RStudio installation on macOS

Image credit: Maxim Hopman on Unsplash
Table of Contents


Whether working or studying everybody uses various sorts and types of software on their computer. Students taking Statistical Courses, as taught by the Mathematical and Statistical Methods group at Wageningen University & Research, will most likely use R. Some of these courses (e.g. MAT-20306, MAT-32806, and MAT-50303) mainly use RStudio. Also other courses (e.g. HNH-31506 and BIF-51306) taught at Wageningen University & Research use R via RStudio as well. Therefore, students will need to be able to install RStudio.

This post will show how to install RStudio on a desktop or laptop computer running macOS as operating system.

In the text some symbol combinations are used for shortcuts, the following table explains the meaning of these symbols in relation to specific keys on your keyboard. To use the shortcuts press the keyboard keys simultaneously, e.g. ⇧⌘A means ⇧+⌘+A.

Icon   Keyboard Meaning    Icon   Keyboard Meaning
  command      caps lock
  option (or alt)      carriage return (return/enter)
  control      delete/backspace
fn   function      forward delete (fn + ⌫)
  shift (either left or right)      escape


At the time this post was written the latest stable release of RStudio was version 1.2.5033. It has been updated to the current stable release 2023.12.1 Build 402 (nicknamed “Ocean Storm”), which will work on macOS Monterey (version 12.x) or later.

Download RStudio using the following link: RStudio 2023.12.1 Build 402 (ca. 382.66 MB)

If you are on a 32 bit system, you can use an older version of RStudio.

RStudio Installation

The screenshots in the installation steps described below have not been updated. However, the procedure is correct even for newer versions of RStudio. Just bear in mind, that what you see during your installation may differ from the screenshots shown.

Prior requirement for the RStudio installation on macOS:

To be able to install RStudio you will need to have R installed and configured first. If you haven’t done so already, please read the (re-)install and configure R on macOS (use the link above to go to that specific post) before continuing with this post.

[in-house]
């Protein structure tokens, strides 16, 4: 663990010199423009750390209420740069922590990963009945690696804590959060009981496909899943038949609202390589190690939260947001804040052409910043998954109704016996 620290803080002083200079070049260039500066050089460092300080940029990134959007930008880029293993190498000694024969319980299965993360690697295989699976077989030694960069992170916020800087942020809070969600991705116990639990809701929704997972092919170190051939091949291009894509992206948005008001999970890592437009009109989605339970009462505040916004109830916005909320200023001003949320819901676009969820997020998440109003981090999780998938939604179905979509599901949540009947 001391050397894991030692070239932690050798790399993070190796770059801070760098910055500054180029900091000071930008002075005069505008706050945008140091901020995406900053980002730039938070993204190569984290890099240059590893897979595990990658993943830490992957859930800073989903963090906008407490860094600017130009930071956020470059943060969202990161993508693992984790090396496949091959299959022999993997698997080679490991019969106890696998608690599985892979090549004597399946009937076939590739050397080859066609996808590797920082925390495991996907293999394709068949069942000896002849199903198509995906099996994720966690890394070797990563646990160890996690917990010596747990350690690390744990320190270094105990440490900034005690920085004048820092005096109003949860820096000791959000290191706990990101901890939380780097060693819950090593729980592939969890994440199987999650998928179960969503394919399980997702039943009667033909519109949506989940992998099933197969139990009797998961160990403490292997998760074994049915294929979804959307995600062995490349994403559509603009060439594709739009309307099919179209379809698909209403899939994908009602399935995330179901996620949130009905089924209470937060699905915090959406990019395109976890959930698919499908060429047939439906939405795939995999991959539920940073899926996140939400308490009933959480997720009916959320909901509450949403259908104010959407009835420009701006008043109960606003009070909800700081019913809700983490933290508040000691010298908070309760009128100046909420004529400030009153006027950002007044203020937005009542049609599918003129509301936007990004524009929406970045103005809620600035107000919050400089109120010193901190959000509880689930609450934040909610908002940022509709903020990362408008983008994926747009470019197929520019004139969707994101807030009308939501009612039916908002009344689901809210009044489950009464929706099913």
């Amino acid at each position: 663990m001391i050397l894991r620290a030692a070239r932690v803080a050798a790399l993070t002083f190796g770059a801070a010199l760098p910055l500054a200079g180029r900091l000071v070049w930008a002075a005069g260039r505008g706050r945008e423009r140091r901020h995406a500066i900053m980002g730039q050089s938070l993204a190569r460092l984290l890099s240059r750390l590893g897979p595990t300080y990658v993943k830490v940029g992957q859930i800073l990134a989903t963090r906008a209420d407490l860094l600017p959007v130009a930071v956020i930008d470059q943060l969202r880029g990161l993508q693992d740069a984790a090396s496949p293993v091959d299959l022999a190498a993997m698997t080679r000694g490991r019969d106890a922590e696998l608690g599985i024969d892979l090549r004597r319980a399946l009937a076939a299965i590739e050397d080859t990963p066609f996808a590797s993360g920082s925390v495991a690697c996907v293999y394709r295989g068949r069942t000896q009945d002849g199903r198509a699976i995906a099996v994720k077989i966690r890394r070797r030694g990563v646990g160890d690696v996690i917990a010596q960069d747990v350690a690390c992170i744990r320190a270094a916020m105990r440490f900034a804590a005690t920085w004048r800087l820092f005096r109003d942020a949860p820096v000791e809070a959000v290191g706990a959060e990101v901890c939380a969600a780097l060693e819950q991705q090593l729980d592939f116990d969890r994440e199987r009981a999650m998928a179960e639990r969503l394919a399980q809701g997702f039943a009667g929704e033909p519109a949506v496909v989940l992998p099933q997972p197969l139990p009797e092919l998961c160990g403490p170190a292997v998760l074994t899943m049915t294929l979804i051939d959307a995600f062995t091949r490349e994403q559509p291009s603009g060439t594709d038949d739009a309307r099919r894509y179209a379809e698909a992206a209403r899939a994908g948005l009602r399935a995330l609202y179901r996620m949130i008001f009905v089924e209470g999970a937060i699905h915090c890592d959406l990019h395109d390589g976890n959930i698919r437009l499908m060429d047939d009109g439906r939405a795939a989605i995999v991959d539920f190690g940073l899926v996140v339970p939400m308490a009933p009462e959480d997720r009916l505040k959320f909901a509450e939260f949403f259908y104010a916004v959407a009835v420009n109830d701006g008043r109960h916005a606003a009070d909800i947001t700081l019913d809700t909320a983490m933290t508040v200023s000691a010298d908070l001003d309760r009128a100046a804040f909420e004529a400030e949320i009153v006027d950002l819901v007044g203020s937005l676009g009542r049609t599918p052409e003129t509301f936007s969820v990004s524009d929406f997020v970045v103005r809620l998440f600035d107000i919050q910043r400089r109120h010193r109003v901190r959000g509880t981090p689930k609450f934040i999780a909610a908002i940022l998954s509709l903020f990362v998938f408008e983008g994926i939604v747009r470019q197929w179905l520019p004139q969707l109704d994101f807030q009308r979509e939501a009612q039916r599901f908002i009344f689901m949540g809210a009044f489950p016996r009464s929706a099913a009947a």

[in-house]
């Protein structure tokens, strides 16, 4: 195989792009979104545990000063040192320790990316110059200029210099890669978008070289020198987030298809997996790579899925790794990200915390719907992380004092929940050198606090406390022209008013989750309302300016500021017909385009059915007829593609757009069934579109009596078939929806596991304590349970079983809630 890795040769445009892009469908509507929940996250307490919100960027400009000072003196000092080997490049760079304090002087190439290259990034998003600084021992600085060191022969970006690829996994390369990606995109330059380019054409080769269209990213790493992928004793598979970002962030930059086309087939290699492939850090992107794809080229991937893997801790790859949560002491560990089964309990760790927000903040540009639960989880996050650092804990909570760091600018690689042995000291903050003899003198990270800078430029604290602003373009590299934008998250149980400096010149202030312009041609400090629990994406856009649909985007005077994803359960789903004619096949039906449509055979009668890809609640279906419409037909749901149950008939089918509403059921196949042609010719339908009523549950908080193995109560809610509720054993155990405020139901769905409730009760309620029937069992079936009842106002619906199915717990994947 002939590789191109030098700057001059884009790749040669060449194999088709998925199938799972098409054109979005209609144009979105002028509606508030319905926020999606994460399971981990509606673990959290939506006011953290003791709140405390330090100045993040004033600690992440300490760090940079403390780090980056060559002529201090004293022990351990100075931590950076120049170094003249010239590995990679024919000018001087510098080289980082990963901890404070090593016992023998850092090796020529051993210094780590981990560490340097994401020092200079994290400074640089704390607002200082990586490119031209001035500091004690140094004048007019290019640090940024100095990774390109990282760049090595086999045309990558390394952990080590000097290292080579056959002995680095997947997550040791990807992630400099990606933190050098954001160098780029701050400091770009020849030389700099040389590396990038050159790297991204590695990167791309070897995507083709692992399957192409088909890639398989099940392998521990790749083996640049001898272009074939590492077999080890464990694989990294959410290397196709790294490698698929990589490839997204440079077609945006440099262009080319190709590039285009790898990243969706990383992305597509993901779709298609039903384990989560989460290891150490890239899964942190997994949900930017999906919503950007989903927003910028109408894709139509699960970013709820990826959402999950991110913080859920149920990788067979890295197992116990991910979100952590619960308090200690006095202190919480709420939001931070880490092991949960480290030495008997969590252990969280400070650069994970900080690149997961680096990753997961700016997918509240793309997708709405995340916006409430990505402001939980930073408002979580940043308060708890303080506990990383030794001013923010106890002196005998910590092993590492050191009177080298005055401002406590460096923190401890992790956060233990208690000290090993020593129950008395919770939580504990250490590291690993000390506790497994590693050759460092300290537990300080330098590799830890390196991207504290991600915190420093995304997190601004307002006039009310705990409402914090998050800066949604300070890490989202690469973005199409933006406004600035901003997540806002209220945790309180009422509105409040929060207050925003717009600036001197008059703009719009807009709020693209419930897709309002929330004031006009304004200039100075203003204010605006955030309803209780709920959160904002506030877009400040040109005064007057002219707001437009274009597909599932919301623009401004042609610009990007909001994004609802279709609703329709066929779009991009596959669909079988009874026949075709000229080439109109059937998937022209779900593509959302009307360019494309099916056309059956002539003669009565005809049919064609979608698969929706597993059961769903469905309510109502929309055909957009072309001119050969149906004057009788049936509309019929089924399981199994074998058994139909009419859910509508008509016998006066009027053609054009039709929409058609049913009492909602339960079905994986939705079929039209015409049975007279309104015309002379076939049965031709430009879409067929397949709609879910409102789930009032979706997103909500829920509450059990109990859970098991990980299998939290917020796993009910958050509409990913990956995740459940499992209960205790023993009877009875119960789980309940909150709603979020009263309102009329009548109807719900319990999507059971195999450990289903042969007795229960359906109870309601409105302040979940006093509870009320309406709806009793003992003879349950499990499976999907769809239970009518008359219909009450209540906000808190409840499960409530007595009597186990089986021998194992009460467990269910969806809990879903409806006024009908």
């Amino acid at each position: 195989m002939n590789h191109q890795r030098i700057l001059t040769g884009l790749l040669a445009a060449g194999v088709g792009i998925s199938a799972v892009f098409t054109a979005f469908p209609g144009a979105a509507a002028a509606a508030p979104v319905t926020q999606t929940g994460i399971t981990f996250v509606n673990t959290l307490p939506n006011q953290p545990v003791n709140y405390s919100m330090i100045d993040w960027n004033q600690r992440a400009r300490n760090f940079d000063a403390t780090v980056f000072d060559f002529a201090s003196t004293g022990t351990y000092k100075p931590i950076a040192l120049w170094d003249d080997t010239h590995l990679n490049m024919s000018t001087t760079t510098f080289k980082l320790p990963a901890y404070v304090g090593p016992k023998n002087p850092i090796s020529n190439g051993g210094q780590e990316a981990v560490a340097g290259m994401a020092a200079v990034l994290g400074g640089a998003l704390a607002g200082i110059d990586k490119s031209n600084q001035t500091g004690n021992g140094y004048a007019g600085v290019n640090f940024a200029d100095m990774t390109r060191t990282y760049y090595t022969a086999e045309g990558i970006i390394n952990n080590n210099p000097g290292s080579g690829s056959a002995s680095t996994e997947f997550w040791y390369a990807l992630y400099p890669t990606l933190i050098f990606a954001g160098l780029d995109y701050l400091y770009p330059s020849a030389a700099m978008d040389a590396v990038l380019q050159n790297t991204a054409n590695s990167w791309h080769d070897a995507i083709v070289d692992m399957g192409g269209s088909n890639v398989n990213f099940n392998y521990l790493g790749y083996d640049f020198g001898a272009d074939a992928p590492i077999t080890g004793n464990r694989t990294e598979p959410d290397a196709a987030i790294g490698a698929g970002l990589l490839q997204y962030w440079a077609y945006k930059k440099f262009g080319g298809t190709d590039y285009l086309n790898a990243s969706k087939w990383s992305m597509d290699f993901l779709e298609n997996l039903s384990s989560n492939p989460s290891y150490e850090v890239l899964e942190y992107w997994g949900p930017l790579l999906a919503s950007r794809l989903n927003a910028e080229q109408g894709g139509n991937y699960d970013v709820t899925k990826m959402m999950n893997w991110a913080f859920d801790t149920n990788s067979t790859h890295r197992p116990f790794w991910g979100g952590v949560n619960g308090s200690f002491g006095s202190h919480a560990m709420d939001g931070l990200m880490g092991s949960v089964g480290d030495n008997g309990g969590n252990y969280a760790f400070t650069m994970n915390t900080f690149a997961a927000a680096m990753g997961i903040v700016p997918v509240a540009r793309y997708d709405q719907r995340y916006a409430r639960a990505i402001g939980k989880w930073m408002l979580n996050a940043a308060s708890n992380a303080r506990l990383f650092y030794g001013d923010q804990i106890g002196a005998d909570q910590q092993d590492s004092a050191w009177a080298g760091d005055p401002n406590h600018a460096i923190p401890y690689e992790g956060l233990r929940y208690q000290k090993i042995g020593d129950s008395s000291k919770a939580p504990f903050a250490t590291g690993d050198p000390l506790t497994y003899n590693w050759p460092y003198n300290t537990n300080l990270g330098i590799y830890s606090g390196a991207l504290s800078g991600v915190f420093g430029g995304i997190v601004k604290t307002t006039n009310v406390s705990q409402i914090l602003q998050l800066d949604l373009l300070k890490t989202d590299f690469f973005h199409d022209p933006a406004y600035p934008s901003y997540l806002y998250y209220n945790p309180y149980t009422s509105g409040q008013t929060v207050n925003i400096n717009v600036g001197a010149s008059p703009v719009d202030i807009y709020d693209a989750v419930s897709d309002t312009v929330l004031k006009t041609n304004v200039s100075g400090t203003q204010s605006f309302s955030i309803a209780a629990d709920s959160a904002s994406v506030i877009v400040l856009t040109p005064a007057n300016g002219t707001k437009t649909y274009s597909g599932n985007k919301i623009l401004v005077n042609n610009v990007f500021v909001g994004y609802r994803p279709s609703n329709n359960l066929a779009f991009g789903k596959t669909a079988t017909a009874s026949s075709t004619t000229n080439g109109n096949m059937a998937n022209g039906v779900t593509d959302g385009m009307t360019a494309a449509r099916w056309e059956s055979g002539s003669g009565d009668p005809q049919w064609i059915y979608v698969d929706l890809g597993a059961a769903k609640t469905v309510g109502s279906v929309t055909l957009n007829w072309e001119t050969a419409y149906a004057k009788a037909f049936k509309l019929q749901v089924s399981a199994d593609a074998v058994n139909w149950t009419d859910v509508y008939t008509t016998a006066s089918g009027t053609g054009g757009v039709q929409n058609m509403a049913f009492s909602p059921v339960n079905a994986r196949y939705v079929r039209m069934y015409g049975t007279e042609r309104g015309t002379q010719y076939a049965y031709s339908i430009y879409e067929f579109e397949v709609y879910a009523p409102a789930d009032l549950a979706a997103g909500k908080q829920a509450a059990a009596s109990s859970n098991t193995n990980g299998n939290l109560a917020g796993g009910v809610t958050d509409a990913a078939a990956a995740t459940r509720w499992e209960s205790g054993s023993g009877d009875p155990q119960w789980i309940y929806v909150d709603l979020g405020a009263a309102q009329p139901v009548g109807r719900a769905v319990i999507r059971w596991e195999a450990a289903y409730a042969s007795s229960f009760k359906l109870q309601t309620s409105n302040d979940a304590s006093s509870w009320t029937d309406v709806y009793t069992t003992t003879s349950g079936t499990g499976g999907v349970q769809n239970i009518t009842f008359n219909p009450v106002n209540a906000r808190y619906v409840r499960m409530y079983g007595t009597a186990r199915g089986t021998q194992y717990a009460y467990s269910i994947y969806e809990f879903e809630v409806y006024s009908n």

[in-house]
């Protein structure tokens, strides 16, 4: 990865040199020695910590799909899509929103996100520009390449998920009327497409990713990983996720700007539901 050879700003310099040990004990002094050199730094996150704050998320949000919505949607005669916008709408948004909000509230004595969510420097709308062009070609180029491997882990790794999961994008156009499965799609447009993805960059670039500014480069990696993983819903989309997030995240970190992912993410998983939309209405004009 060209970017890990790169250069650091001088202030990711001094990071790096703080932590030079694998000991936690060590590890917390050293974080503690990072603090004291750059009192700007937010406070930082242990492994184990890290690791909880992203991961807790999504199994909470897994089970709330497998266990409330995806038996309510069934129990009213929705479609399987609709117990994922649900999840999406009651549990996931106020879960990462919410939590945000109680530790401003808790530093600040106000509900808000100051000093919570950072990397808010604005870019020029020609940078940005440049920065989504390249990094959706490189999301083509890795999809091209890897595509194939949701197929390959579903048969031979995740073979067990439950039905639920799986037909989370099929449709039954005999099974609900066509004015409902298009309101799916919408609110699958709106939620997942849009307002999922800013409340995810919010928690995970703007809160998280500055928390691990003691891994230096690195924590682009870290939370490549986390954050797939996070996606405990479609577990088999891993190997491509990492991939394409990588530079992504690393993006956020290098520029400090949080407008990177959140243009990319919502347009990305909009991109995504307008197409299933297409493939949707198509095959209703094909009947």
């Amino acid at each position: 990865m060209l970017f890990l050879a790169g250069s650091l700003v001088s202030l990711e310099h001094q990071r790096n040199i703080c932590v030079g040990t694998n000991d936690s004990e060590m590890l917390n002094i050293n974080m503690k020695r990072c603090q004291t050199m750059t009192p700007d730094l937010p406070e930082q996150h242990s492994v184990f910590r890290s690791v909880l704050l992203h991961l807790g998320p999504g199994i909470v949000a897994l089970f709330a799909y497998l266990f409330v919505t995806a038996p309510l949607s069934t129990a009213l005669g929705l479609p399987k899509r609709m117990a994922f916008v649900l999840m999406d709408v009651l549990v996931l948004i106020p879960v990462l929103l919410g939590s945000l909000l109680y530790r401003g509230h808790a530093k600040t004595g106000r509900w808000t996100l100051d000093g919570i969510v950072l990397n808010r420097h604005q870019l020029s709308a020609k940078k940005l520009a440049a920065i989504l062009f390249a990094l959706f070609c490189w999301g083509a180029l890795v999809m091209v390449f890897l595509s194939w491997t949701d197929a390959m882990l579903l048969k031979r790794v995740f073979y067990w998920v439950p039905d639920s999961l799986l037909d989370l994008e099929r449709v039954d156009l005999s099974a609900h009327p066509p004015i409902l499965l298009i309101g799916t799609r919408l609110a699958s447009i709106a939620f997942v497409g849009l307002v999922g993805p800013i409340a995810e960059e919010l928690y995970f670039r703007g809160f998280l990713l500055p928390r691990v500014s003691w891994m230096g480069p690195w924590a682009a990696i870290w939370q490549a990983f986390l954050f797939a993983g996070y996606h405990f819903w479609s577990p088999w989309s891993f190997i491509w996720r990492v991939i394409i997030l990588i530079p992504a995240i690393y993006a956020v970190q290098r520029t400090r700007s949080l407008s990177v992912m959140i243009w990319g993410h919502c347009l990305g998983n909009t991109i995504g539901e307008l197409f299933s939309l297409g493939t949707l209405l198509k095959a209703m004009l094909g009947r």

To install RStudio on macOS perform the following steps:

  1. Open the downloaded RStudio disk image. This file will most likely reside in Finder > Downloads (shortcut: ⌥⌘L). The file can more easily be found by switching into List view (shortcut: ⌘2). To switch to Icon view use the shortcut: ⌘1. The Rstudio disk image will look like the image displayed below in Figure 1 (version number may or will differ).
Icon RStudio Disk Image Application
Icon RStudio Disk Image Application
  1. Opening the RStudio disk image will cause a window labeled ‘RStudio-xxxx.xx.x-xxx’ to appear (xxxx.xx.x-xxx represents the version number used), containing the RStudio application (see Figure 2).
RStudio Application Inside Disk Image
RStudio Application Inside Disk Image
  1. Drag the RStudio application and drop it on the Applications folder shown in the same window.
  2. Close the ‘RStudio-xxxx.xx.x-xxx’ window by clicking on the red ball in the top left corner of the window.
  3. The opened disk image is still mounted as a volume on your desktop and will look like the image shown below in Figure 3. Click this icon on your desktop once to select it and press ⌘E (shortcut for eject) to close it. Now you can discard the downloaded RStudio-xxxx.xx.x-xxx.dmg file from Finder > Downloads (shortcut: ⌥⌘L) by clicking it once to select and using the shortcut ⌦ (press: fn + ⌫) to put it in the trashbin. To completely remove the installer disk image remove it from your trashbin.
Mounted RStudio Volume
Mounted RStudio Volume
Congratulations, 😆, you now have successfully installed RStudio on your mac! The icon in your Applications (shortcut: ⇧⌘A) or Launcher will look the same as the R application icon you dragged and dropped in step 3. of the installation steps described above.
Maikel Verouden, Ph.D.
Maikel Verouden, Ph.D.
Researcher | Lecturer | IT & Organization contact person

My research interests include Statistics, Teaching and programmable matter (statistical software).